When United Nations Secretary-General Ban Ki-moon was foreign minister of South Korea from 2004 through 2006, he experienced directly how entertainment can shape popular perceptions, when not one but two TV networks began airing miniseries about the lives of Korean diplomats.
Although the series romanticized diplomat life with requisite dashes of love and conflict, the net effect for the foreign ministry was a burnished public image. "Good storytelling is a very strong tool to change the attitudes and minds of people," Ban recalled in an interview.
Ban said that's what was on his mind this week as he led a veritable platoon of top U.N. officials, including the heads of UNICEF and the World Health Organization, on a mission to Hollywood to build relationships with the entertainment community and encourage film and television story lines about issues high on the U.N. agenda, such as climate change and violence against women.
"I'm here to talk to the creative community -- Hollywood -- about how they could help the United Nations' work," he said."I've been meeting presidents and prime ministers, and leaders of the business communities, but my audience has always been very limited. If a journalist picks up what I have said, that's all I can do, but I really want to have the U.N. message coursing continually, and spreading out continuously to the whole world. The creative community, through [TV] and movies, can reach millions and millions of people at once, repeatedly, and then 10 and 20 years after a film's been made, the messages can be constant."
Ban was the keynote speaker at a day-long series of panels Tuesday at the Hammer Museum that culminated with a private dinner headlined by President Clinton and attended by industry figures including Universal Studios President Ron Meyer, directors Jason Reitman and Ed Zwick, and actors Kiefer Sutherland and Samuel L. Jackson. In between public events, Ban held private meetings with Anne Hathaway, Maria Bello, Sean Penn and Demi Moore, who came to discuss their particular political passions. Those at the forum were repeatedly reminded of the U.N.'s programs in peacekeeping, health, feeding the hungry and environmental protection.
On one of the panels, filmmaker Terry George ("Hotel Rwanda") pointed out that there are essentially two U.N.s -- one comprising the hundreds of thousands of workers on the ground in war-torn and impoverished countries, and the "monolith in New York." George is working on a biopic about Sergio Vieira de Mello, the chief of the U.N. mission to Iraq who was killed by a terrorist bomb in 2003.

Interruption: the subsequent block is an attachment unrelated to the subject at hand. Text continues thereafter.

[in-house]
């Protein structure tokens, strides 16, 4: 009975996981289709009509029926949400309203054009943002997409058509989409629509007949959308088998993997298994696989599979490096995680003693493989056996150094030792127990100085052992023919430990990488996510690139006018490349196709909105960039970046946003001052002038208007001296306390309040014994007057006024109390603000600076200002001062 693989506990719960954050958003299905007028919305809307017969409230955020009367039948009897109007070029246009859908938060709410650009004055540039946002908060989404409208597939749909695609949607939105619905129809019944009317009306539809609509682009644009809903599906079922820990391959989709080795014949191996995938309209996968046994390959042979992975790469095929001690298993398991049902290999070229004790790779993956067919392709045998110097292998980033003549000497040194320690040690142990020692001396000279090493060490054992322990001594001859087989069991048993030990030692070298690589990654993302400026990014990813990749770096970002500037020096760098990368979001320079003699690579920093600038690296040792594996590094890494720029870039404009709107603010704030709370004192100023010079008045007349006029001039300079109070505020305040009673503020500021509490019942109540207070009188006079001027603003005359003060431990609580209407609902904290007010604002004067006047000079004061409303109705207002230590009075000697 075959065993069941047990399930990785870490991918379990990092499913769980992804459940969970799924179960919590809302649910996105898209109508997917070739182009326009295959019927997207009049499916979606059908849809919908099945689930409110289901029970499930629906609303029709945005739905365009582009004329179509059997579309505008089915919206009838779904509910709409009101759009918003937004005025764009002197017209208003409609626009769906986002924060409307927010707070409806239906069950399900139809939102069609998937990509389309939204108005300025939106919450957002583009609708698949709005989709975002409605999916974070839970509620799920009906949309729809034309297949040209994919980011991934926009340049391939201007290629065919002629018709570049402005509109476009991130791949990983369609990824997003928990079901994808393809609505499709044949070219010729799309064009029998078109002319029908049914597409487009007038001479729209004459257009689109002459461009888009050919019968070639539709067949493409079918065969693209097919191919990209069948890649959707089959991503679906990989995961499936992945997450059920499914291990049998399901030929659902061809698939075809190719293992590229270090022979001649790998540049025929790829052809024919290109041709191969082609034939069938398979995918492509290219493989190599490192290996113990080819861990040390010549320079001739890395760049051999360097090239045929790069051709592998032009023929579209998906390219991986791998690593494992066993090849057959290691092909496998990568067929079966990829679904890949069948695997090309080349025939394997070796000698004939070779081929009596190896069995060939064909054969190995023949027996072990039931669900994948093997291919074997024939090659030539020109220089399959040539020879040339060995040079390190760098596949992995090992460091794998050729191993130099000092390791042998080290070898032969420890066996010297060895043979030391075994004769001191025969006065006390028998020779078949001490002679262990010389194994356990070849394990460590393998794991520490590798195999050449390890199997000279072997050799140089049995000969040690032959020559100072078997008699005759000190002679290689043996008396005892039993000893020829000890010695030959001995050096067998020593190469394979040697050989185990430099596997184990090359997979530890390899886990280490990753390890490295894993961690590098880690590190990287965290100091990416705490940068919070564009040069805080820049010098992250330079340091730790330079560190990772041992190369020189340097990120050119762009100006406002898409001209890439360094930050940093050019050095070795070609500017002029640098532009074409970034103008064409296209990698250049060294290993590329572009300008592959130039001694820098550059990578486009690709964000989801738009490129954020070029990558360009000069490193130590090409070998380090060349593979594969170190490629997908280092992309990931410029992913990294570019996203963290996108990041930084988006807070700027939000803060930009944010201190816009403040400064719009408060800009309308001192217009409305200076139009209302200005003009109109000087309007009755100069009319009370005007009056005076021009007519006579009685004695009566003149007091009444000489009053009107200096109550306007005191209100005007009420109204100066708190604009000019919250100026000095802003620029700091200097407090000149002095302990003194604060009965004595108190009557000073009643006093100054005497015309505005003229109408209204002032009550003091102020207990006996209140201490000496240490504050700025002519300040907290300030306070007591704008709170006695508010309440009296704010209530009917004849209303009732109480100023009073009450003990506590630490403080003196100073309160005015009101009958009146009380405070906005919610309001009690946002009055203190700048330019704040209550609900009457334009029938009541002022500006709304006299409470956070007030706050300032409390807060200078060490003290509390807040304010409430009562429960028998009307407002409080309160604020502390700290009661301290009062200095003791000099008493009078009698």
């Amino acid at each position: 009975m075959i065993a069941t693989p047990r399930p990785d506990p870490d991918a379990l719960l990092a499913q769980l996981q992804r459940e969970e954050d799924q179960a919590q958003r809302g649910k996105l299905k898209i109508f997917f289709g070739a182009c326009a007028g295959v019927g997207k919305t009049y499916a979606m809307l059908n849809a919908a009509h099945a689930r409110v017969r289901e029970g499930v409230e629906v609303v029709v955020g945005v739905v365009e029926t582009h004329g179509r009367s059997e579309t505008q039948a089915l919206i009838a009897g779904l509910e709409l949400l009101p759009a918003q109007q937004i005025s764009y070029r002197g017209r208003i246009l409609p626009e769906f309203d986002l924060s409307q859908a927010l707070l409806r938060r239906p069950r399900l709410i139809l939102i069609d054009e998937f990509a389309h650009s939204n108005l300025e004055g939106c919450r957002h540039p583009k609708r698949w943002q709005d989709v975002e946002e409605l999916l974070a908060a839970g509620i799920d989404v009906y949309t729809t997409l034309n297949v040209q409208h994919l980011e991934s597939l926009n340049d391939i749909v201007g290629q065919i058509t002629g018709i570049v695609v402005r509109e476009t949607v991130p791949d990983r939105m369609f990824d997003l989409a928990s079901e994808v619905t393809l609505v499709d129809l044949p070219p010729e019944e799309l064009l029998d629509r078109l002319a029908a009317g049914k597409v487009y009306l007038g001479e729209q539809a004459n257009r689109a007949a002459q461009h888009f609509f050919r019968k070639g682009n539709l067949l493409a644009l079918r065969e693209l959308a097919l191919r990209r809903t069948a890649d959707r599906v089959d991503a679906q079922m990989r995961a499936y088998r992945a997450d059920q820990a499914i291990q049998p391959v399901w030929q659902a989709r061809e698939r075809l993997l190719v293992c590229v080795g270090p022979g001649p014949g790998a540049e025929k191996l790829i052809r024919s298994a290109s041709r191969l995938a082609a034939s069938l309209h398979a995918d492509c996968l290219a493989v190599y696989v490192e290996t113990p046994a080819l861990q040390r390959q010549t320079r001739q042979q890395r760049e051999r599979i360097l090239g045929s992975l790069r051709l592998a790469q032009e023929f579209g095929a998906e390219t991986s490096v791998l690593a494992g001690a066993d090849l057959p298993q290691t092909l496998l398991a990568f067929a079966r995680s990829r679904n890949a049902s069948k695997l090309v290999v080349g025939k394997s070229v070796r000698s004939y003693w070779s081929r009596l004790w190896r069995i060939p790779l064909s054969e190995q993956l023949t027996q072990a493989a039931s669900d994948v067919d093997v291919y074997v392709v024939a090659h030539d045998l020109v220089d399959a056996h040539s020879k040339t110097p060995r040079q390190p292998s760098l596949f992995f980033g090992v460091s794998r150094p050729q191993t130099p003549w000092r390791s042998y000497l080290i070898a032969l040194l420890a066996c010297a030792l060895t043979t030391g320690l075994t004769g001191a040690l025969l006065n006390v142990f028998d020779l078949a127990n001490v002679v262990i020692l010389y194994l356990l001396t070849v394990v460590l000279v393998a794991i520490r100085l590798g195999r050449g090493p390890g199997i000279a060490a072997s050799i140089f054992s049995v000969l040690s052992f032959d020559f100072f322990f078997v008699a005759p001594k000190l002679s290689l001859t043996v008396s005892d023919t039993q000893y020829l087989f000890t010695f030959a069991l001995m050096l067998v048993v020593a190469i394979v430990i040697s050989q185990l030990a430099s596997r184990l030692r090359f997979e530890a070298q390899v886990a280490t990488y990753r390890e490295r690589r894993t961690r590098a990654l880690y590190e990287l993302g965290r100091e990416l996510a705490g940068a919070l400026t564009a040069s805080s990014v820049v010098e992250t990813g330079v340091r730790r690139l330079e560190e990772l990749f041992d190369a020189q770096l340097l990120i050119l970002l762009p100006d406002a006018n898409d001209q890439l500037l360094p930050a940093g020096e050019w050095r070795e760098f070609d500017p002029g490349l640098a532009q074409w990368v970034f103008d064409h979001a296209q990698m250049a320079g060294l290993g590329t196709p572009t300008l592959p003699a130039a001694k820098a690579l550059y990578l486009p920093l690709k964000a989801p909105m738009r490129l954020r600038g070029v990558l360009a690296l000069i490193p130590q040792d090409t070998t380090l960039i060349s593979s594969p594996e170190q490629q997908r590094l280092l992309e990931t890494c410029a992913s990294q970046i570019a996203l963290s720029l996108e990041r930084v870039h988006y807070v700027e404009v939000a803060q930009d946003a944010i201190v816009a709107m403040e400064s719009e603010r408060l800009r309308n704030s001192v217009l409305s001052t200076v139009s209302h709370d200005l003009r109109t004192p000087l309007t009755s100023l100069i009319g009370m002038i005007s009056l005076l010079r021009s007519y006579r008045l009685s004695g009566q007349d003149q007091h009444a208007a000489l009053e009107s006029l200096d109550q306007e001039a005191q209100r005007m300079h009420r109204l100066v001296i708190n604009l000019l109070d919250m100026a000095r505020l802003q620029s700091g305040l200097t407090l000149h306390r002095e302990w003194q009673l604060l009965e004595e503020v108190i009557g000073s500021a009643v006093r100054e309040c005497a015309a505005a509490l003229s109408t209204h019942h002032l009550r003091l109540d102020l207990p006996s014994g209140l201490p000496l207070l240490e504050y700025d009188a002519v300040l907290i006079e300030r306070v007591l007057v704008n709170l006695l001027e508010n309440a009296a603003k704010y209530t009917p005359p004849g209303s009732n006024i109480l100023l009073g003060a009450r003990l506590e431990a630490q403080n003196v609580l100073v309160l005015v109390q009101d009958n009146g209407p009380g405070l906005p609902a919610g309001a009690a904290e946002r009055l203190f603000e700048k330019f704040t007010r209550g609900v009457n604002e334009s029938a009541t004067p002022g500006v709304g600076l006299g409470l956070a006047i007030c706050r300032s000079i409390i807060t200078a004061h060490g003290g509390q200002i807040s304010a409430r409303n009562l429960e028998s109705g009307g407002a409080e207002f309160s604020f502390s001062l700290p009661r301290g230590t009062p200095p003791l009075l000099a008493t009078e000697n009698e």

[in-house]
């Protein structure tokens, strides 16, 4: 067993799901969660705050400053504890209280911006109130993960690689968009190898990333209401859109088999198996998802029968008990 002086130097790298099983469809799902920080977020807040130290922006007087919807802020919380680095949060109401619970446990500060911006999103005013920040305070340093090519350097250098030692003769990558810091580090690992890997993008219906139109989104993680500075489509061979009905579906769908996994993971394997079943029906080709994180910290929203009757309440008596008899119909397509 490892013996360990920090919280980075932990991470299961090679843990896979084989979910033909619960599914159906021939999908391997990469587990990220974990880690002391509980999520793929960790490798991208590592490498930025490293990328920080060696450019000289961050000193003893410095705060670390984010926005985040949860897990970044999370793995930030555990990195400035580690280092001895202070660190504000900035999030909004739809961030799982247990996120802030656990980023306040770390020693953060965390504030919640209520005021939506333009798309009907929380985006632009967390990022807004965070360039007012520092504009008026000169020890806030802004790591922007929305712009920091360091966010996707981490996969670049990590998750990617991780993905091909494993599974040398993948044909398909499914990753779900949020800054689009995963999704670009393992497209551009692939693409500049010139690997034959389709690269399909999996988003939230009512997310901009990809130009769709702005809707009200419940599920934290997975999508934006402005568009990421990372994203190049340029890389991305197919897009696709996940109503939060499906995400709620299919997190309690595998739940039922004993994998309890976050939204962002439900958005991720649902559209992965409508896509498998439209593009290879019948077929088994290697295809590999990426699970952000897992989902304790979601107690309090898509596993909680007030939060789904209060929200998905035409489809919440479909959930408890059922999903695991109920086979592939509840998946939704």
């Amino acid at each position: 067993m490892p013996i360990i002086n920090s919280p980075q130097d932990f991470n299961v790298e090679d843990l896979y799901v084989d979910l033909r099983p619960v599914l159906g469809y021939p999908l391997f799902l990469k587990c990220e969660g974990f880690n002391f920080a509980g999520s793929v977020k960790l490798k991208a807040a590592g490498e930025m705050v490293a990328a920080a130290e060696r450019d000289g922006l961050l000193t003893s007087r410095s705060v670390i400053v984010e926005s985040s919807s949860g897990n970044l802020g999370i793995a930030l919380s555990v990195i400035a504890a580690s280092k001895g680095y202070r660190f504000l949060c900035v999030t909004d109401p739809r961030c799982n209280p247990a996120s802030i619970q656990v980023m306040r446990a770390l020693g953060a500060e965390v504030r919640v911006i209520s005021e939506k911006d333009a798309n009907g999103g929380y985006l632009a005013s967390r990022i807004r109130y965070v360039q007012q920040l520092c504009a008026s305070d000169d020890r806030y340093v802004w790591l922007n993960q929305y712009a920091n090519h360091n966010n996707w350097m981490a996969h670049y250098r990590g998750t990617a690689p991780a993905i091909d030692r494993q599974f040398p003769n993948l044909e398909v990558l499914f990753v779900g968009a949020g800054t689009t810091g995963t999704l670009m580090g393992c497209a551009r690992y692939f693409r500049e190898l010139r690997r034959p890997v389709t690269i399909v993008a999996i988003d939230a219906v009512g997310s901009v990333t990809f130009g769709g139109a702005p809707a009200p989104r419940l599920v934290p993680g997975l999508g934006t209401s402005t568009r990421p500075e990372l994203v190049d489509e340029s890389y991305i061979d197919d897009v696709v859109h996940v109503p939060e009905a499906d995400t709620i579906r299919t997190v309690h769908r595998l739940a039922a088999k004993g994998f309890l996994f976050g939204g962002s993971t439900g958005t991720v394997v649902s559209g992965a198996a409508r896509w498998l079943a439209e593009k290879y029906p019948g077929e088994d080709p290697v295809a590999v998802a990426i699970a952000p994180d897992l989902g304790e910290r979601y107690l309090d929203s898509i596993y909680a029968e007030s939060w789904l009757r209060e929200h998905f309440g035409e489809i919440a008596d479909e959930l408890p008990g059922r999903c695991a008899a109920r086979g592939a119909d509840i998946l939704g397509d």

George also acknowledged, and lamented, that movies with serious themes aimed at adult audiences are not high on most studio agendas right now. "We work in the most powerful medium in the world. We must use it not just to promote the latest toy," he said. He joked that it might be easier to raise money for a film on the U.N. if it featured a shot of the iconic headquarters building standing on two legs and crossing the East River. "Then I'd have $200 million in my pocket by tomorrow."
Eric Falt, director of the U.N. Outreach division, said the organization could provide information and resources but not dictate plot lines. "It's not for me to tell you how to do your job. We wouldn't ask for creative control. That's not our role," he said. Already, the United Nations has provided assistance to the makers of "Ugly Betty" and "Law & Order: SVU" for story lines about malaria prevention and child soldiers.
Entrepreneur William J. Rouhana, a U.N. supporter who chaired the conference, predicted there will be more events with industry officials and unions, and said the U.N. could eventually set up a film office in Los Angeles.
"There will be an advisory council. There will be more events in Los Angeles. We'll meet with the WGA and the other guilds, and bring people in from the field to tell their stories," Rouhana said. "We're going to try to set up a substantive center here." Ban, meanwhile, praised what he called the unsung heroes of the U.N. worthy of the Hollywood treatment, citing two security guards, armed only with pistols, who held off a Taliban attack on a U.N. guest house in Afghanistan while 30 staffers escaped.
"They defended the house for about an hour, and during that time, most of our staff was able to run for safety," he said. "The two security guards were killed when all their ammunition was spent. That was tragic. Our challenges are real. It's not fiction. Movie actors and actresses may be killed in a movie, but they're alive when the movie is over. In our case, this is real life and death."